Emmet Cohen‘s trio put together some intelligent original songs and a few standards. The CD, which is his debut, is called In The Element. Cohen is the pianist of the the trio and is joined by Joe Sanders on bass and drummer Rodney Green.
At 21, he’s already accumulated awards and accolades and the music on this CD is evidence why. It’s beautiful stuff. This is jazz that does not force you to take notice of it, but intrigues you until you do. It’s feel-good music, the piano is a delight. Sanders and Green are so perfectly balanced with the piano on all these songs it’s hard to remember they’re just a trio; it sounds like an ensemble at times, though remaining personal as a trio should.
There’s no exuberance of youth on display here, either. It’s mature arrangements, subtle and subdued harmonies. The music speaks for itself; it swings, it stirs, it’s intelligent, lyrical precise. Cohen has all the elements on display here for a magnificent sounding trio whose music is discerning and approachable.
Pianist and composer Michael Cain has a new CD available now called Solo. It contains the five following compositions, all originals composed and performed by Cain:
- The Question
- Last Waltz
This work is a beautiful and precise thirty-five minutes. Cain was “initially a jazz major” but “found that classical music was occupying more of his time and switched to that major.” The first minute or so of the opening track displays Cain’s classical music influence. But the liberating jazz foundation is still there on these tracks.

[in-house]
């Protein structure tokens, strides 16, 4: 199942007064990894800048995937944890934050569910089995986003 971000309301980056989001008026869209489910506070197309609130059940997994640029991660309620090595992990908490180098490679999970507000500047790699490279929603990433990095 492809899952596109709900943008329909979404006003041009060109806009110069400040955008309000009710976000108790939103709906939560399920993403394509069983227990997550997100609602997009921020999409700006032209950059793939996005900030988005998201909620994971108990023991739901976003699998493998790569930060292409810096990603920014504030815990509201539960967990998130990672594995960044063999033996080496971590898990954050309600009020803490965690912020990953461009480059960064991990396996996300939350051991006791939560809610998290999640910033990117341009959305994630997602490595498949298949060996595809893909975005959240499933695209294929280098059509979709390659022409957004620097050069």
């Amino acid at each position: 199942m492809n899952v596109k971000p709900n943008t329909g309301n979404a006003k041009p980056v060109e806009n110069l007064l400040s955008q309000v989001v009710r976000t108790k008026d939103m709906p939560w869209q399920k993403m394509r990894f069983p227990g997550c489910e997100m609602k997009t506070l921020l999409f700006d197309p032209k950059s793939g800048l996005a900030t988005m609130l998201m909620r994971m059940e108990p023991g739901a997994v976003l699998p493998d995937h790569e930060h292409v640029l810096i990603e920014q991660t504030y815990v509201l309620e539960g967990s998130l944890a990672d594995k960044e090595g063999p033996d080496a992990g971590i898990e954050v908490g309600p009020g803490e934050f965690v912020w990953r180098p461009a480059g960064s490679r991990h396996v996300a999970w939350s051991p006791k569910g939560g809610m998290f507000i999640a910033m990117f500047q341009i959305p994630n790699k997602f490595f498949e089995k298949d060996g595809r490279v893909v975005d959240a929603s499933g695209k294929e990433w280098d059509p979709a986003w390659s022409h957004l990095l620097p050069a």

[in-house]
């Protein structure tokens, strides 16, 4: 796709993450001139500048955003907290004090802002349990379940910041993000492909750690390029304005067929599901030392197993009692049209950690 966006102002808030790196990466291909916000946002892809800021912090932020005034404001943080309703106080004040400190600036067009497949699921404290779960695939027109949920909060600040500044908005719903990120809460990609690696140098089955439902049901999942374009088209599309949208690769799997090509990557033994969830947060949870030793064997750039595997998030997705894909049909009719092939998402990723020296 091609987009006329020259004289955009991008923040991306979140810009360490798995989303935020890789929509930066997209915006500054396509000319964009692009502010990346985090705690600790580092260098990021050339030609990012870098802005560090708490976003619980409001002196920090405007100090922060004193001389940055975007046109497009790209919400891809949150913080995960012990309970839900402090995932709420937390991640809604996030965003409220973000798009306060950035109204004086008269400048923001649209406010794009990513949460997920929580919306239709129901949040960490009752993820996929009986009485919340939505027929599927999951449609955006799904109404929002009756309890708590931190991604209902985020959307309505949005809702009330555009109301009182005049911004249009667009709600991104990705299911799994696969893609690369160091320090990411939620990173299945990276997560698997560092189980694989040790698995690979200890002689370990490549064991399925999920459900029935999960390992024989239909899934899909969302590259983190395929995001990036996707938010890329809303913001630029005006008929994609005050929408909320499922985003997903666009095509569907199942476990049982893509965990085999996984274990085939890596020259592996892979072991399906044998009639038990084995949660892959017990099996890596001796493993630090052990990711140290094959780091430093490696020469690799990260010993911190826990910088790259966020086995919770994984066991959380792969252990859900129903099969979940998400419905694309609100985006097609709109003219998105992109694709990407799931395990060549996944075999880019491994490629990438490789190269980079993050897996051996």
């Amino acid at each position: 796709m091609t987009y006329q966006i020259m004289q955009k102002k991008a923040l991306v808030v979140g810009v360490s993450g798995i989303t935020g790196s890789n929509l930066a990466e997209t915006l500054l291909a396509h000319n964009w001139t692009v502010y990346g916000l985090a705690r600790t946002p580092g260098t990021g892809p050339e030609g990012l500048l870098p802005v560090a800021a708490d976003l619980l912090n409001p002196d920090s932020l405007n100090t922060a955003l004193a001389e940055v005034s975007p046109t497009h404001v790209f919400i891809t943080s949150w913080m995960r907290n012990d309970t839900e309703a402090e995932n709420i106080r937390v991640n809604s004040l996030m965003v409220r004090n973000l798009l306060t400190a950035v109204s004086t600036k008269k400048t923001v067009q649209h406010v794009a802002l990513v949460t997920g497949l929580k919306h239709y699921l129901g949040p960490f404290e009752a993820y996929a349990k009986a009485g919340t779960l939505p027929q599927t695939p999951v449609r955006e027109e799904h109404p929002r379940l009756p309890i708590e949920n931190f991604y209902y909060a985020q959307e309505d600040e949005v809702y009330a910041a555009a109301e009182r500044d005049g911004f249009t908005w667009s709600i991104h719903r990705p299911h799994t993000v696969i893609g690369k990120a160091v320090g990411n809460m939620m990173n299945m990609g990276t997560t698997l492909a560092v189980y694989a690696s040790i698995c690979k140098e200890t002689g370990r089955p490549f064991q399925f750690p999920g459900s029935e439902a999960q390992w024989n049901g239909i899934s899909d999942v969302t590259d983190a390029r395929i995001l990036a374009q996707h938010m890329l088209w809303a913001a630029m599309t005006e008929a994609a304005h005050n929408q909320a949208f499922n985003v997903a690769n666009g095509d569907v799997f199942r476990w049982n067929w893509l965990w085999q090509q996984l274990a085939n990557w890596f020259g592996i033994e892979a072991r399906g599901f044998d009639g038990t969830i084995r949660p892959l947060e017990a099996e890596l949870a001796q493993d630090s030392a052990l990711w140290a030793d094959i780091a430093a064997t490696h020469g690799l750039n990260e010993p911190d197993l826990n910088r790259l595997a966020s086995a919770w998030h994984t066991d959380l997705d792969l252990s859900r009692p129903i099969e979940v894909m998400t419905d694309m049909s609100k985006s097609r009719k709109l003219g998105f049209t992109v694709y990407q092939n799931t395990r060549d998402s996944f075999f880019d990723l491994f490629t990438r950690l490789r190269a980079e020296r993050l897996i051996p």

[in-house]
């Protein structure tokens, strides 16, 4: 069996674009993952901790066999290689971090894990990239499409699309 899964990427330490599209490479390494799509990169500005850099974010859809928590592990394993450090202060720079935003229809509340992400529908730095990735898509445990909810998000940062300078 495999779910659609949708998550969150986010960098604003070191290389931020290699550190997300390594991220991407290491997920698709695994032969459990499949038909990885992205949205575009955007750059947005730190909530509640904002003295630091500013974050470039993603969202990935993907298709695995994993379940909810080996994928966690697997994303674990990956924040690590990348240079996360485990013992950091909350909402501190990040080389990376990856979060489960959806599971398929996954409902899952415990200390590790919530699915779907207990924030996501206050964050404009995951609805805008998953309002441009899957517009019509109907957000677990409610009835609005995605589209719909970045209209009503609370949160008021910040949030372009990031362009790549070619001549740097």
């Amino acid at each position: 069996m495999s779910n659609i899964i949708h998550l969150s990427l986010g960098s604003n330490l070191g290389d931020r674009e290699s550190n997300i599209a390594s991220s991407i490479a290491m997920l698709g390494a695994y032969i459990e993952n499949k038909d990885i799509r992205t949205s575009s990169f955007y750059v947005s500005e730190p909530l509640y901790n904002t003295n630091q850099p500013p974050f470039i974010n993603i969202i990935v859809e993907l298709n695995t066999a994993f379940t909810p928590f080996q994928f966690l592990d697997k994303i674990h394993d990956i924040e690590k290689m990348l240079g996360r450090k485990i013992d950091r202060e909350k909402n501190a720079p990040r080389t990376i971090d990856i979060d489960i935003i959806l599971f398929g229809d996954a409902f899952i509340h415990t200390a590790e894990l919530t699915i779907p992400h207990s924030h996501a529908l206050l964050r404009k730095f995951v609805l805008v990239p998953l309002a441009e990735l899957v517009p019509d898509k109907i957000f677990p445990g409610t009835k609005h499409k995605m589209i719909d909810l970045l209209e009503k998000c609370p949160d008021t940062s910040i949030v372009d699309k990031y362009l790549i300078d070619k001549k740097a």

But there’s more than just traditional piano going on here. There’s some pretty cool electronics and some surreal funkiness, almost Barry White-ish without the shallow sound of the 70s. The electronics at times sounded like the pin scratching old vinyl, or aliens sucking out brains (really, and not gross) . The electronics lend, I felt, a modern edge to this music; The electronic insertions, when they weren’t the bass lines and drum beats (at least, I’m guessing that those instruments were electronically produced), were interludes that complemented the improvisational and scattered nature of the piano.
But Cain’s piano was beautiful and tranquil during the majority of the CD. The electronics never detracted from it. The second track, “Prayer”, has ended up being my favorite. It sounds funereal, hymnal, the somber, slow tones aching and resonating like the tender climax of a sad romance. And he displays a nearly sacred feel as he plays through the musical scale. Perhaps that’s the classical influence.
His arrangements of piano and electronic sound effects is intriguing and well played. It’s old and new altogether.